Recently, I went to Berlin for the first time in my life. I had always meant to go but somehow it had never happened until now.
I first fell in love with Berlin from books and television. It seemed to be a place people ran away to. I have always been keen on the concept of running away. I have been running all my life. You could go there if you were a misfit – poets, gays, trans, musicians, heroin addicts, writers, artists… Belin would take you all. This is where I felt I should be in my pretentious youth – dressed in black, bleached blonde hair and no idea how to make a living. I haven’t actually changed much. John Peel used to play bands from there with amazing sounding names like Einsturzende Neubauten. I saw the film Wings of Desire. Angels hang around the Berlin library trying to save people from committing suicide. One of them falls in love with a woman and falls to Earth. Nick Cave plays in a subterranean club and there is a beautiful, mysterious trapeze artist. Then there was the Berlin Wall which was still up for most of my youth and the long shadow of the war. Berlin: dark, brooding, mysterious, beautiful, tragic… yes Berlin was definitely my spiritual home.
Of course much has changed since those days. The Wall has gone and Berlin is a united city at the heart of a united Germany. I wonder if it will feel different, have a different spirit to the one I imagined in my head. Will it be gentrified, spruced up, dull?
I arrived at the airport and took a train to the centre of the city. The train left exactly on time and was clean and efficient. I looked out of the window, drinking it in. So far it didn’t disappoint. I love railway journeys into cities. You get to see the rear of everything, the unloved places, the industrial detritus, the ripped backsides as Iggy Pop would have it. Berlin’s backsides were full of graffiti, covering almost every surface giving it an old New York kind of feel.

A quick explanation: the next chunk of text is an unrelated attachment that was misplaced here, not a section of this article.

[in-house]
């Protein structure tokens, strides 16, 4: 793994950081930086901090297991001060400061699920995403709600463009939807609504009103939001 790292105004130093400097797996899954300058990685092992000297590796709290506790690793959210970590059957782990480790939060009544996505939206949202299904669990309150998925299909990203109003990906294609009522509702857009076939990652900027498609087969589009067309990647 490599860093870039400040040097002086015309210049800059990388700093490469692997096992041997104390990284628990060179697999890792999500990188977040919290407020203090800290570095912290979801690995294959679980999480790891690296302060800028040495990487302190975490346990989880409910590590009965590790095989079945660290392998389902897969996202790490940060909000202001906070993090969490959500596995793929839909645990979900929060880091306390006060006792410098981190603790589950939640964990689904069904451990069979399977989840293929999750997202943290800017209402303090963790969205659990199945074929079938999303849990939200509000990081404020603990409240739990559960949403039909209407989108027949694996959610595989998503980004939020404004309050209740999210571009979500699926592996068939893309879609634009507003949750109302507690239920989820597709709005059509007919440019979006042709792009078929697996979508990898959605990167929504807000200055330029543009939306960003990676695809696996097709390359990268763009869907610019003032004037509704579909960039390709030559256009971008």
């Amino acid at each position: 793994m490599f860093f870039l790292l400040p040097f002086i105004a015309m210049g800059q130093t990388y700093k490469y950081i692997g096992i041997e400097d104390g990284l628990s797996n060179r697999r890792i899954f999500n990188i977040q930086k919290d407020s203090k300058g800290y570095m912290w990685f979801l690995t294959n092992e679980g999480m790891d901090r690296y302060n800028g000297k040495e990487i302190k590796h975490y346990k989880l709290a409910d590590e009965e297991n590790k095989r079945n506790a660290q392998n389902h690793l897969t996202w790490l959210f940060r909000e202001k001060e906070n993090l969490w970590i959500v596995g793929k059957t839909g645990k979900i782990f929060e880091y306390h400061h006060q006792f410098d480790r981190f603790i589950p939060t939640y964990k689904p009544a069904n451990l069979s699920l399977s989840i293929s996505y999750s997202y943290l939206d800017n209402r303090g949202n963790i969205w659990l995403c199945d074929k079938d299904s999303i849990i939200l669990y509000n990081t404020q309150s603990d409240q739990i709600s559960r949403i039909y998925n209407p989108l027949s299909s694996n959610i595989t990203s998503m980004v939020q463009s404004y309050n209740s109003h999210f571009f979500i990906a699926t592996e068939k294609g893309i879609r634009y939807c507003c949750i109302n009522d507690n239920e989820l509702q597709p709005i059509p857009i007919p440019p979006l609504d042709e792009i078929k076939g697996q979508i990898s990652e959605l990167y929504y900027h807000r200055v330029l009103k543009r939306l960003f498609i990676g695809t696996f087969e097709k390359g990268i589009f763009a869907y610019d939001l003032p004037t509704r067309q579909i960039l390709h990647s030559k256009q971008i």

My hotel was in Kurfurstendamm. This was definitely gentrified Berlin with designer shops and broad boulevards. It was like a cross between Paris and London. It was very pleasant but not the Berlin in my head.
I did all the sights: museums, galleries and significant buildings. Old Berlin structures, what is left of them, are beautiful. New Berlin architecture is sharp and funky. The old and new mash together really well.
It was in Kreuzberg I finally almost found the Berlin in my head. This is the Turkish quarter also full of aspiring creatives. It was full of bars, cafes and restaurants, every inch covered in arty graffiti. It was a kind of East London with fewer wankers and less money – and much more street art. This was a place you could get lost in, drinking coffee in cafes with the Bertolt Brechts of the future.
I saw many beautiful young people, carefully hip and stylish, perched on the underground. In middle age people seemed to give up, wear comfortable clothes and let their middles get wide. They were kind of like the British and also not like us at the same time. I felt at home. People spoke to me in German and then switched to flawless English when they saw my confused looks. I felt ashamed of my lack of knowledge. Berlin was full of vegetarian and organic (bio) eateries many of which were cheap which suited me just fine. There were bars selling German beers which were almost like our pubs. Then there were bars which felt much more European. This city was made for me.
I only scratched the surface in the few days I was there. I want to go back… maybe forever. I loved Berlin.